And some people have been crazy enough to create a ginormous version of it! Sadly lacking is a proper Iced Gem Biscuits recipe, maybe one day I'll get around to experimenting or if you have one, please do share.

It is just amazing to contemplate that the world (alright, maybe just a few countries) being united by a common love and history of iced gem biscuits. So far I've only managed to track down followings in Singapore, Malaysia, Philippines (which isn't even a British colony!) and UK. I'd be interested to find out if these were also common in India and other British colonies. If you know, do leave a comment!

Long live the United Colours of Iced Gems Biscuits!

August 9, 2011

All The Greatest Things!

How has everyone's summer been? I've been up to all sorts of things, but that's not really a good excuse for my absence is it? I put it down to Twitter addiction, busy travel schedule and plain laziness :) There are some pretty exciting projects I've been involved in that I can't wait to share! Some will have to wait but will divulge a couple of things here.

For those who follow the online UK decor scene, you'll know about Heart Home magazine, an exciting online magazine that will be launched in September! It promises to be a collection of inspiring, creative and beautiful interiors and design treasures with a focus on the UK. I'm terribly honoured to be a part of this, and will be contributing a food article to the inaugural issue. Very excited! It took me  a crazy amount of time and effort to bake, style, photograph and write up just one article, it's no wonder I post so infrequently on my blog (tho I should think about posting much shorter photo logs). I can't how much work my lovely friends Arianna, Carole and Daniel over at HHM are up to launch the mag. Good luck guys!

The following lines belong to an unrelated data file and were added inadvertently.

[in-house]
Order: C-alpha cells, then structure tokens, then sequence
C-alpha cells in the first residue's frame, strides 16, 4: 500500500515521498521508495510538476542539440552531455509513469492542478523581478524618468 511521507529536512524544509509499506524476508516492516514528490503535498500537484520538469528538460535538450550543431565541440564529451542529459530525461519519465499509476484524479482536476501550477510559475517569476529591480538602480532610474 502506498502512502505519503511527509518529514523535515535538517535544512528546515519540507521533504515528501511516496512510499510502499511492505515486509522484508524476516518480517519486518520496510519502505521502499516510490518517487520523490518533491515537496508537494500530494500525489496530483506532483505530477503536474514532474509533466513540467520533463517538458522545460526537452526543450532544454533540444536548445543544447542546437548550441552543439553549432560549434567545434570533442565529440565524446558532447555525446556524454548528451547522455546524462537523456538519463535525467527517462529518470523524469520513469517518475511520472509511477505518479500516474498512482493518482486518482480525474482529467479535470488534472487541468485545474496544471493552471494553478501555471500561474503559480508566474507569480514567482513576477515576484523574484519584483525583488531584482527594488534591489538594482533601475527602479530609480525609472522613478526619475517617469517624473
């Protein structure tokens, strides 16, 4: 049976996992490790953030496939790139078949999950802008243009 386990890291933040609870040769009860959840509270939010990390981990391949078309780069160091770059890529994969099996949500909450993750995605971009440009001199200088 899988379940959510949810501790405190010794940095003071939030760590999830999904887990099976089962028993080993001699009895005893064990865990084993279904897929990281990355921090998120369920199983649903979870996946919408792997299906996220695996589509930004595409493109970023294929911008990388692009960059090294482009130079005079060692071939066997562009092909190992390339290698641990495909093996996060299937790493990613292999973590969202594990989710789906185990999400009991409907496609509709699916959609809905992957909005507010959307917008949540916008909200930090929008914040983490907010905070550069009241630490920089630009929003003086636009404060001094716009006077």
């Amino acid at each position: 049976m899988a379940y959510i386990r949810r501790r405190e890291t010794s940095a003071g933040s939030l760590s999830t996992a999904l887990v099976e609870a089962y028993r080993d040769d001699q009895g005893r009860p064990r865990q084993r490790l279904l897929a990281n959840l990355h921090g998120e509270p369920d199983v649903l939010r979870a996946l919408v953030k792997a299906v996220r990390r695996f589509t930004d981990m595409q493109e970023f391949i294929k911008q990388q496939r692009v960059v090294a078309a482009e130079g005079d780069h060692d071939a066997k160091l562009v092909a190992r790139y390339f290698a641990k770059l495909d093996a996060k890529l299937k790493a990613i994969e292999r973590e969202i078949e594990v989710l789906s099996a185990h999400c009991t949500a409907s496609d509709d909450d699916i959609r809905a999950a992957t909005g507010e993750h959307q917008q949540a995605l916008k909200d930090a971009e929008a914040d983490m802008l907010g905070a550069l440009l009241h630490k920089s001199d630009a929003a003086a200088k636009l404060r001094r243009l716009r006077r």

I've also just spent one week taking a floral design course at the Covent Garden Academy of Flowers and it was a wonderful experience! The course I took was  Summer School I, where basics of flower arrangement are taught, along with other technical skills like wiring, contemporary design and structural construction. We made hand-tied bouquets, corsages, table arrangements and larger structures. My favourite must be mossing up a wreath from scratch. Now what does that mean, you may ask? I didn't know before this week either! We take a simple copper wire ring frame and basically wrap bundles of moss around it until it's fat and thick! The resulting wreath is what you see hung on the ladder in the pictures, isn't it lovely?

11 Floral Course1

We got to take what we made home, which means my flat was filled with lovely flowers like a garden :) If you have any interest in flowers at all, I would highly recommend Covent Garden Academy of Flowers. They have a variety of classes on different subjects for various skill levels - from casual 1 day courses to 4-month long intensive courses for those wishing to make a career out of floristry. And other than the skills you'll pick up, it was also a really relaxing and fun experience being at the Academy that differentiates them other places. Gillian and her team are the sweetest and nicest people, often pampering us with tea and cakes while we work hard on our arrangements. Gosh, I really miss my time there already!